Why Are High Yield Bond Funds Outperforming?

There are few safe havens as monetary tightening weighs on investment-grade debt while macroeconomic shocks depress equities, but there is one unlikely outperformer...

Lukas Strobl 21 November, 2022 | 12:10AM
Facebook Twitter LinkedIn

 

 

Lukas Strobl: 2022 has been a year of sell-offs; many asset classes, global equities, global fixed income are down by double digit percentages. Now, that's interesting because debt and equities don't tend to move in the same direction during times of crisis. Here to explain this dynamic is Morningstar investment analyst Jeana Doubell.

Jeana, how do we get here?

Jeana Doubell: Well, Europe is dealing with a number of challenges at the moment. We're seeing dramatic inflation that's been exacerbated by the energy crisis with Russia, and there are also several economic weaknesses that are showing up in indicators such as the Purchasing Managers' Index. These factors together are spooking investors, driving bond prices lower and yields up. During such times of uncertainty, usually you would see investors moving into safer, higher-quality bonds such as government bonds or investment grade corporate debt. But 2022 has been unusual, in the sense that investment grade bonds and government bonds aren't acting as the safer spaces that they normally would. Investors are unable to, basically, shelter from the storm.

In a sense, we've actually seen that the Bloomberg Euro Corporate and Bloomberg Euro Government bond indexes are down 12% and 13% year-to-date. This is slightly worse than the high yield index, the Bloomberg Euro High Yield Index, which is only down 11% year-to-date.

LS: And why hasn't higher quality debt outperformed lower quality debt?

JD: Arguably, I'd say the biggest reasons are inflation and rising rates, with the former, rising rates, dominating bond markets at the moment. We're dealing with the duration sell-off, as opposed to a credit crises right now, even though central banks are hiking rates around the world to combat inflation.

The reason why we're seeing high yield corporate debt self-off less dramatically than more investment-grade-worthy debt is essentially because this isn't a collapse in creditworthiness like we saw in 2008. The expected default rate for most indebted companies hasn't increased much. Actually, if anything, most issuers are well-capitalized after having spent their last two years refinancing their debt instead of going out to market to create new issuances. So, while we have seen corporate yield bond sell-off, they've been less dramatic than other parts of the market, they are perhaps more sensitive to central bank interest rates.

LS: That sounds like a situation that many fund managers haven't come across in their careers. Would you tell us any European managers that you'd say are well-placed to navigate this environment, and actually make money?

LD: Sure. We're seeing a range of different strategies play out in the market. Some managers such as Nicolas Jullien with Candriam's Bonds Euro High Yield Fund, which carries a Morningstar Analyst Rating of Gold, is focusing more on rotating into companies that have a more defensive business model, such as telecommunications. The sector has actually demonstrated a robust stability over the last three years.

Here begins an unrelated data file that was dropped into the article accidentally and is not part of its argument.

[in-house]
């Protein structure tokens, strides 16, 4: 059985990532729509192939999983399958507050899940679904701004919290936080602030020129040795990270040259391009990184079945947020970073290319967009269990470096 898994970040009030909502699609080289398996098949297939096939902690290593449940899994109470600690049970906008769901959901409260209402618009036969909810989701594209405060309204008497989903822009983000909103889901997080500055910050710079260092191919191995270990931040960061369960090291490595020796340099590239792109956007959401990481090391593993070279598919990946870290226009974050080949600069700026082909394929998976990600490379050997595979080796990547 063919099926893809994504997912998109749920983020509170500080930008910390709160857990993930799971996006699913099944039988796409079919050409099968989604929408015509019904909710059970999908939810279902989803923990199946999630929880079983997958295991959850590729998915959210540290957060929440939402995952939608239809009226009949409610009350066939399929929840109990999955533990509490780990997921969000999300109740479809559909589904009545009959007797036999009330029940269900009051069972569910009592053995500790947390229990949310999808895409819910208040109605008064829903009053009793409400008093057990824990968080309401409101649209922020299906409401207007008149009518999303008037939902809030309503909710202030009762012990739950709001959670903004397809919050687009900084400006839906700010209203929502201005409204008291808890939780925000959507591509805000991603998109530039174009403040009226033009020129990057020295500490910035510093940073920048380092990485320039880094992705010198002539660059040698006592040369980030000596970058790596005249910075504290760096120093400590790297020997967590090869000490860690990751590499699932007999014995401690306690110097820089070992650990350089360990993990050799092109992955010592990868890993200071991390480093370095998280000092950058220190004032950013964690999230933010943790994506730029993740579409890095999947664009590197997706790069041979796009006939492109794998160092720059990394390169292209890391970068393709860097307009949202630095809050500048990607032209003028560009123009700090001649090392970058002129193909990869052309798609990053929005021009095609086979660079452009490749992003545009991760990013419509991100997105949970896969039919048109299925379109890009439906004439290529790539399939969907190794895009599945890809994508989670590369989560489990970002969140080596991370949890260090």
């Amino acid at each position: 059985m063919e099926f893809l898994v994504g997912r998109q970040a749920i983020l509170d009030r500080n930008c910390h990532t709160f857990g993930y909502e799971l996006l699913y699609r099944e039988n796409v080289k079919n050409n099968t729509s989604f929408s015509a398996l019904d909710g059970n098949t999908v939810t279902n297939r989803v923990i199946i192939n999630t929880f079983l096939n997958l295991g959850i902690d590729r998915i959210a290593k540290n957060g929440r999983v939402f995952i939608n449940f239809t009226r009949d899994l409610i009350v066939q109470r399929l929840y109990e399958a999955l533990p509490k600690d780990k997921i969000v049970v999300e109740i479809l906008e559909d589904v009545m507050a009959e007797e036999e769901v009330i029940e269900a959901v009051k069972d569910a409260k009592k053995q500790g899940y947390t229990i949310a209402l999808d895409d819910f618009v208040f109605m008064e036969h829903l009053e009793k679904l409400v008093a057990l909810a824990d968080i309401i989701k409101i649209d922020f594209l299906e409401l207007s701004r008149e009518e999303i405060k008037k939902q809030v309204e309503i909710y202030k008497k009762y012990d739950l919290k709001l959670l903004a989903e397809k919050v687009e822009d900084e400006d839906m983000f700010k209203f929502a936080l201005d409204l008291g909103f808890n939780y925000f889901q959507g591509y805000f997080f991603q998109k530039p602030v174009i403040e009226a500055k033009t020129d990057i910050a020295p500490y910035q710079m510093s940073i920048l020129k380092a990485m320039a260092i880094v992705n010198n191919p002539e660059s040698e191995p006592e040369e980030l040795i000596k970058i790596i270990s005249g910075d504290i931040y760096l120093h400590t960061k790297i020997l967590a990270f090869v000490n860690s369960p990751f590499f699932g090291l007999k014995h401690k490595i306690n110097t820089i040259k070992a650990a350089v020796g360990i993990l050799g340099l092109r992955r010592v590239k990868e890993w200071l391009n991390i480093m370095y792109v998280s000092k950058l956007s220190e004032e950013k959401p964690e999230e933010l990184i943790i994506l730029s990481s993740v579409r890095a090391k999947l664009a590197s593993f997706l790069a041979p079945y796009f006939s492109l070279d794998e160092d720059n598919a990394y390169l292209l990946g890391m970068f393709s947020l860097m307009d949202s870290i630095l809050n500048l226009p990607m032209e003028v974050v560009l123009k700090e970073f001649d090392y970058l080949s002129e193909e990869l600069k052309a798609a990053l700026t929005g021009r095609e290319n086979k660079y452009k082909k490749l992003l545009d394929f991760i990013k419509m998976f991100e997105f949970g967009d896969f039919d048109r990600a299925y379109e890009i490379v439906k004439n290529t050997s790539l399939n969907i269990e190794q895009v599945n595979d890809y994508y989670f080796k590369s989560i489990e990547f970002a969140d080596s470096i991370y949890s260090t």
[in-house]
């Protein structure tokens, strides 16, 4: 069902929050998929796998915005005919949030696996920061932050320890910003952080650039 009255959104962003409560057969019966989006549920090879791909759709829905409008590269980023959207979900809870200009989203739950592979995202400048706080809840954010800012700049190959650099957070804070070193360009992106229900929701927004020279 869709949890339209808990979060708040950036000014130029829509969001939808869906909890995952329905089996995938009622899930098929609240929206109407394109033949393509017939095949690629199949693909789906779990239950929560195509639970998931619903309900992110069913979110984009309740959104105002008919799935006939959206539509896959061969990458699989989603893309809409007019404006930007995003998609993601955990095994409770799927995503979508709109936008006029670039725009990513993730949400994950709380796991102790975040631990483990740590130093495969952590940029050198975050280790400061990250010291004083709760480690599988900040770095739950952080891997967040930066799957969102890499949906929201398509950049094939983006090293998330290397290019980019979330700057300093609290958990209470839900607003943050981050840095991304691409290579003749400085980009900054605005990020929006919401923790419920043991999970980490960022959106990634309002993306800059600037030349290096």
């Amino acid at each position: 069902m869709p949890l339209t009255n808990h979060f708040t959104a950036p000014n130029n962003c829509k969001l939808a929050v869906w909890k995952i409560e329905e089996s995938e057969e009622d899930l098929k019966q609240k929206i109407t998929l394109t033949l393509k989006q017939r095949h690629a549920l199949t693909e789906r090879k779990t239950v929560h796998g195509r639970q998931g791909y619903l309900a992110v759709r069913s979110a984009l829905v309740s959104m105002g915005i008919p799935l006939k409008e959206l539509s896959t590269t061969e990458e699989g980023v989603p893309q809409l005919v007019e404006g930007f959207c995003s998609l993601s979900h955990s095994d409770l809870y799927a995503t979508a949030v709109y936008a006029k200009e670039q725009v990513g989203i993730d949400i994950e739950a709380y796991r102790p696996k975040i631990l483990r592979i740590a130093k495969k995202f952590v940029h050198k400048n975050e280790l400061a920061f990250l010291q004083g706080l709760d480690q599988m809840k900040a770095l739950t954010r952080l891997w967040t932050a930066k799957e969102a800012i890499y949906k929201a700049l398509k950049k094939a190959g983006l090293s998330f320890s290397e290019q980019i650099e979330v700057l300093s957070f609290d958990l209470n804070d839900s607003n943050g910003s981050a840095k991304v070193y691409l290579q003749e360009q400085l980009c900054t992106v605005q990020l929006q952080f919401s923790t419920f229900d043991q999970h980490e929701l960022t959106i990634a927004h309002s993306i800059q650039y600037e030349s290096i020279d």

Other managers are looking more towards out-of-benchmark positions to increase their alpha as they move the rest of their portfolio more into higher-quality bonds and lose out on high yields. So, for example, I'll say Aguilar from Blackrock's Euro High Yield Fund has modestly increased their stake in Japan and Brazil for year-to-date. This is very interesting because, for example, Japan is one of the few countries in the world that hasn't increased interest rates. If anything, actually, it's dropped them.

LS: An unfamiliar, but also intriguing time for fixed income, especially high yield. Thanks for explaining all this, Jeana.

For Morningstar, I'm Lukas Strobl.

Subscribe to Morningstar's daily UK newsletter here:

Sign Up

The information contained within is for educational and informational purposes ONLY. It is not intended nor should it be considered an invitation or inducement to buy or sell a security or securities noted within nor should it be viewed as a communication intended to persuade or incite you to buy or sell security or securities noted within. Any commentary provided is the opinion of the author and should not be considered a personalised recommendation. The information contained within should not be a person's sole basis for making an investment decision. Please contact your financial professional before making an investment decision.

Facebook Twitter LinkedIn

Securities Mentioned in Article

Security NamePriceChange (%)Morningstar
Rating
BGF European High Yield Bond D4 EUR9.54 EUR-0.24Rating
Candriam Bds Euro High Yld R Cap225.00 GBP0.06Rating

About Author

Lukas Strobl  is the editorial manager for EMEA at Morningstar.

© Copyright 2024 Morningstar, Inc. All rights reserved.

Terms of Use        Privacy Policy        Modern Slavery Statement        Cookie Settings        Disclosures